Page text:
Dating violence is similar to marital violence in the context of the utilization of power and control to dominate and control the partner, using violence to reinforce that control. An apparent lack of social stigma attached to violence between dating partners, and an apparent distance from the current level of increasing awareness of the criminality of battering behavior. Young batterers disclose that physical violence is used against their partners to intimidate them into giving in to their demands, unlike older batterers who often blame their behavior on other things they have no "control" over, like alcohol, drugs, or stress. Educators in many parts of the country have been hesitant to address the issues of violence in dating relationships with any formal curriculum.
Several key factors emerge when examining the population of elderly victims of domestic violence. The statutory remedies to violence against the elderly in their own homes need to be broad enough to include other family members (adult children and grandchildren, for instance) in addition to spouses as perpetrators.
Men and women who are battered by caregivers can and often do benefit from crisis hotlines, support groups, legal advocacy, safety planning and peer counseling, which are all traditional and effective remedies offered by most domestic violence programs.
Domestic violence programs also need to share their knowledge and experience with others who serve the elderly but who do not understand the dynamics and issues involved. Battering victims who are disabled often find themselves isolated not only by a violent partner but by their own peers who do not trust the able community to understand or intervene effectively. Service providers must learn to discard two of the prevailing myths about lesbian abuse: that it is usually mutual, and that it is not as violent as male-to-female battering. Domestic violence center staff and their colleagues in other agencies need to increase their awareness of and services to these individuals in support of their rights to live in peace and safety in their own homes.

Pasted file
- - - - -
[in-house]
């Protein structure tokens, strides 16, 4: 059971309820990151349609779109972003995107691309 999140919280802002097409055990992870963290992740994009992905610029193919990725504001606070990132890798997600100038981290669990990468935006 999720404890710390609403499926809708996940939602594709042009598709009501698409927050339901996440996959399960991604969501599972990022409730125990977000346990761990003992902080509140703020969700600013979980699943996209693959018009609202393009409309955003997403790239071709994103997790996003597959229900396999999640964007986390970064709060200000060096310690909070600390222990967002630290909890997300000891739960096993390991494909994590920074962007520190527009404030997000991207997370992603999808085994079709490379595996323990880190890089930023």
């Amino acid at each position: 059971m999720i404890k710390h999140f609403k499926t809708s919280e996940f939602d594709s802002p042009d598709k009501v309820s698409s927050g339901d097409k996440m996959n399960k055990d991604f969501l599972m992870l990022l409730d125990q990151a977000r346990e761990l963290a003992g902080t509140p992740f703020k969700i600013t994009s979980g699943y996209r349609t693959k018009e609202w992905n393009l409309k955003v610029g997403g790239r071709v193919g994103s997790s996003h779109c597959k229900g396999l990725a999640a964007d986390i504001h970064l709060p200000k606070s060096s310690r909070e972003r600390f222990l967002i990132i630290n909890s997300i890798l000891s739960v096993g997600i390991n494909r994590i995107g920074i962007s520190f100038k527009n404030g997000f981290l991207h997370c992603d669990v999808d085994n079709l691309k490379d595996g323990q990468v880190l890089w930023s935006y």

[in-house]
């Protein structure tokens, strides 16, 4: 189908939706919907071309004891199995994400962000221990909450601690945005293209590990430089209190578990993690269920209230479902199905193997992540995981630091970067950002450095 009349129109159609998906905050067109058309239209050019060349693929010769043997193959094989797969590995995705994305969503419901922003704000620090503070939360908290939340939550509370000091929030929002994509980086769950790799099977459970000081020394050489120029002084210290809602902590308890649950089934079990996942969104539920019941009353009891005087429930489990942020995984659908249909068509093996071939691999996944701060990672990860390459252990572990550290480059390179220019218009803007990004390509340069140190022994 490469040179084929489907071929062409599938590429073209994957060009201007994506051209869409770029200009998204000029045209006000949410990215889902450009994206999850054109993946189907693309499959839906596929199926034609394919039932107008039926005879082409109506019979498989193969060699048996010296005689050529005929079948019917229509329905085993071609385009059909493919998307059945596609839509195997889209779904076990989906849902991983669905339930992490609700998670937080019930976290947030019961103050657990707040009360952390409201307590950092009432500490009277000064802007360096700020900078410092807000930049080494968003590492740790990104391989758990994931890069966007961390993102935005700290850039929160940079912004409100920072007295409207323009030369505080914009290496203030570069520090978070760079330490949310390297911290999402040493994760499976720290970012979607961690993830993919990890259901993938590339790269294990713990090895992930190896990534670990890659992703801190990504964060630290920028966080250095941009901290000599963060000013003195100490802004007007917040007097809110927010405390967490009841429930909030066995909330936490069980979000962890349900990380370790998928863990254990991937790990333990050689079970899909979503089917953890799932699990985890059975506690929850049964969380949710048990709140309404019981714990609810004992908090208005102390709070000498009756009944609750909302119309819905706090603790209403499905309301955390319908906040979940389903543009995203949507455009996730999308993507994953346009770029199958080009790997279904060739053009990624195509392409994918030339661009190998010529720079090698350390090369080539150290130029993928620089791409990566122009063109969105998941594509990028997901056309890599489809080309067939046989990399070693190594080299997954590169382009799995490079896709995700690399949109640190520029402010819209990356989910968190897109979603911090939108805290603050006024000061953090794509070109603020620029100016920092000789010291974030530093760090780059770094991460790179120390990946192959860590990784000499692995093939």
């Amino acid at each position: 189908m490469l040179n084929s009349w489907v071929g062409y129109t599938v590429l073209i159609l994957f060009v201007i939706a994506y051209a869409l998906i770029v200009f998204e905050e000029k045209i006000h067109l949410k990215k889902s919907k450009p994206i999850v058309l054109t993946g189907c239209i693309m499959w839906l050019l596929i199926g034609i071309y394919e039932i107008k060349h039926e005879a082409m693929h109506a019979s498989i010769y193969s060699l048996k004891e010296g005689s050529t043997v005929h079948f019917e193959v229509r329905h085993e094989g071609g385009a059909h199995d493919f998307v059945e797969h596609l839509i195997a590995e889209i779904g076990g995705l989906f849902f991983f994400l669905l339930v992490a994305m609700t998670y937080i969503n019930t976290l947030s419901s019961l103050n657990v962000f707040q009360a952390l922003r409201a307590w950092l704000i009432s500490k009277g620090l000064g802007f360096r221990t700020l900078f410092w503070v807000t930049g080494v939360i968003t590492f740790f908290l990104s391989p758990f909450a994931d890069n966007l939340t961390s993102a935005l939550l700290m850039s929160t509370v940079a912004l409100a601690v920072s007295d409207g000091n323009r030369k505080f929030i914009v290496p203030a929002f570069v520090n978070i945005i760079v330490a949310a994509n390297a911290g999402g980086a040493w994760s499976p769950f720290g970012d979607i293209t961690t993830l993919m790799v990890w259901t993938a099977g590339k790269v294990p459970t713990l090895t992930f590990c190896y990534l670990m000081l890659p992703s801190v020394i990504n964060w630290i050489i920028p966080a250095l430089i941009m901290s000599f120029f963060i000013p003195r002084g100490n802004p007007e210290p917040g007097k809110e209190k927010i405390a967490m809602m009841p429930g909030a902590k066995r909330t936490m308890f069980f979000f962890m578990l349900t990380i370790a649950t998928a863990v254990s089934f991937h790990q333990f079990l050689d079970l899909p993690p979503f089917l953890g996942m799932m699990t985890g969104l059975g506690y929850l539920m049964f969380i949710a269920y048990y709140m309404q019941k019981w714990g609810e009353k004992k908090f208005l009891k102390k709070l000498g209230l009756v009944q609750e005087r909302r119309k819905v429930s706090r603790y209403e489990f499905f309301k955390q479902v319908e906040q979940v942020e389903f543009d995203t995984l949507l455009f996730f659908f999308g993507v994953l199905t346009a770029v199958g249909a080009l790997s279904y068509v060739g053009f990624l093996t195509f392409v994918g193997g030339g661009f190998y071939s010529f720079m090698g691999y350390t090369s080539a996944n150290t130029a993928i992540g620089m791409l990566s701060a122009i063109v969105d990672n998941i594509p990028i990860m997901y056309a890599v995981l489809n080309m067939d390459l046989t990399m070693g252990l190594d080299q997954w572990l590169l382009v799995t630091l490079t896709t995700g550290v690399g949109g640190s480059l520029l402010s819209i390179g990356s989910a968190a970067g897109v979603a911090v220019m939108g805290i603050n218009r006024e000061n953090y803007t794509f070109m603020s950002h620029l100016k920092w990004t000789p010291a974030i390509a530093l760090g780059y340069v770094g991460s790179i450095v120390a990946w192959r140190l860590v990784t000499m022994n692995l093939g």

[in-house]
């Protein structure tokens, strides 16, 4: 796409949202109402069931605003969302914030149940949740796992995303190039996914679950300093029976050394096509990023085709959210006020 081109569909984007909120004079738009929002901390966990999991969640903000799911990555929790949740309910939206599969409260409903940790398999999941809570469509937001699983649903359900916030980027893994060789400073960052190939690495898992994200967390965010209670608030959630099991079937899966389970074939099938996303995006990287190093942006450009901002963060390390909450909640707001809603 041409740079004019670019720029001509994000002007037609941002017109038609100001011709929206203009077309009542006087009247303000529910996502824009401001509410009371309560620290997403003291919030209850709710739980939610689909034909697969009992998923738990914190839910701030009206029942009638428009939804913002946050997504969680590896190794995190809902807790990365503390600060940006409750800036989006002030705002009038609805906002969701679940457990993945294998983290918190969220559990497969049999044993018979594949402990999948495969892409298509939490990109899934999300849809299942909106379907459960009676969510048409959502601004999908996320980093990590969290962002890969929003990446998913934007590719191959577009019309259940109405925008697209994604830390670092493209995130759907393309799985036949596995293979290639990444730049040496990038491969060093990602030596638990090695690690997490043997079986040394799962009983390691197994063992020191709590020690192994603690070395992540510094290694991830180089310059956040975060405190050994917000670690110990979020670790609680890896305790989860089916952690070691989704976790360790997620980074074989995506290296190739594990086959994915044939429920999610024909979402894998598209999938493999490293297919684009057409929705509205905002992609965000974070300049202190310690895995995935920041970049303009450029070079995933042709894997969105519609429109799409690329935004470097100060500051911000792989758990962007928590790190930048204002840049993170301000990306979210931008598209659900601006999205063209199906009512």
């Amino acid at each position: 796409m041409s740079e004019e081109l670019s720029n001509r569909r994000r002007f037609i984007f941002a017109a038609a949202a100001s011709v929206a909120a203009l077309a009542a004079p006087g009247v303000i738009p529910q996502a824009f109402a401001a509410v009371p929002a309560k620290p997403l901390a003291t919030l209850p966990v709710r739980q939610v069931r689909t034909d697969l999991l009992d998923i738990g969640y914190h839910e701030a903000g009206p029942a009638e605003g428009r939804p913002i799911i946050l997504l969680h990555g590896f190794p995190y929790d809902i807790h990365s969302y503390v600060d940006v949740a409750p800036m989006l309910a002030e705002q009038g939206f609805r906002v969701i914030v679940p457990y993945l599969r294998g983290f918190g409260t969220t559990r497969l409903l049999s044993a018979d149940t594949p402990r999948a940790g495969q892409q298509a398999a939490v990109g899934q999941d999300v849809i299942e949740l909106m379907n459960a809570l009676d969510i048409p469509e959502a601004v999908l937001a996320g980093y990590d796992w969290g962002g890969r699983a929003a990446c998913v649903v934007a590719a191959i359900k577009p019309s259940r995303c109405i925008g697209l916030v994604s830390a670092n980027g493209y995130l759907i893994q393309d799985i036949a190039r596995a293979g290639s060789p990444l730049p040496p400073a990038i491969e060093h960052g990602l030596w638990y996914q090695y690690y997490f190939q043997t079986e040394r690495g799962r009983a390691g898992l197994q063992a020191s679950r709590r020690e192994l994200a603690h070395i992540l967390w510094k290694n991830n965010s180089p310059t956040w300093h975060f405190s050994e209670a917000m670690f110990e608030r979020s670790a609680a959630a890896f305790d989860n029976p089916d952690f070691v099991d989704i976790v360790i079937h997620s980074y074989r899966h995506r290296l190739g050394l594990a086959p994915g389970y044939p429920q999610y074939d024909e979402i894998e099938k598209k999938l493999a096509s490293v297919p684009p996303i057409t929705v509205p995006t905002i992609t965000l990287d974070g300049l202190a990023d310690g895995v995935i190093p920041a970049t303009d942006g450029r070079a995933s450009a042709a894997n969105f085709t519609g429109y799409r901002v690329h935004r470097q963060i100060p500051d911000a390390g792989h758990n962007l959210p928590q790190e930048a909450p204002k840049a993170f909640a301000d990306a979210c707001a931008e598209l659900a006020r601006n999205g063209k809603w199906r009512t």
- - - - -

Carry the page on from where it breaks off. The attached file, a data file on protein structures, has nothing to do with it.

Over three million children (3.3 million) in the US, between the ages of 3 and 17 years are at risk of exposure to domestic violence each year. Maria Roy, writing in Children In The Crossfire, 1988, states that 62% of sons over age 14, were injured when trying to protect their mothers from physical violence. It is imperative that domestic violence programs recognize these children and design programs to meet their very special needs. Both batterers and their victims often deny that their children are present during any of the violent incidents. Children often tell clinicians of being afraid to stay in the house during the violence, but being terrified to leave, for fear they will never see mom or dad again. Even when there is violence, and there are bad, frightening experiences, there are also loving and good times. Unfortunately, the impact of domestic violence on children does not end when the adult relationship ends. Convictions for domestic violence crimes are to be considered when family court judges make decisions regarding the custody of minor children but often are not. It is of paramount importance to provide for and ensure the safety and protection of victims and children who witness domestic violence. Shelters with specially trained children's case workers to lead support groups for them as well as the adult victims can do much to help children deal with the trauma of domestic violence. Close collaboration between domestic violence workers, court-appointed guardians, child protection teams, educators, advocates, medical and mental health professionals and the custodial victim parent must exist to promote the sound health and development of children caught in domestic violence.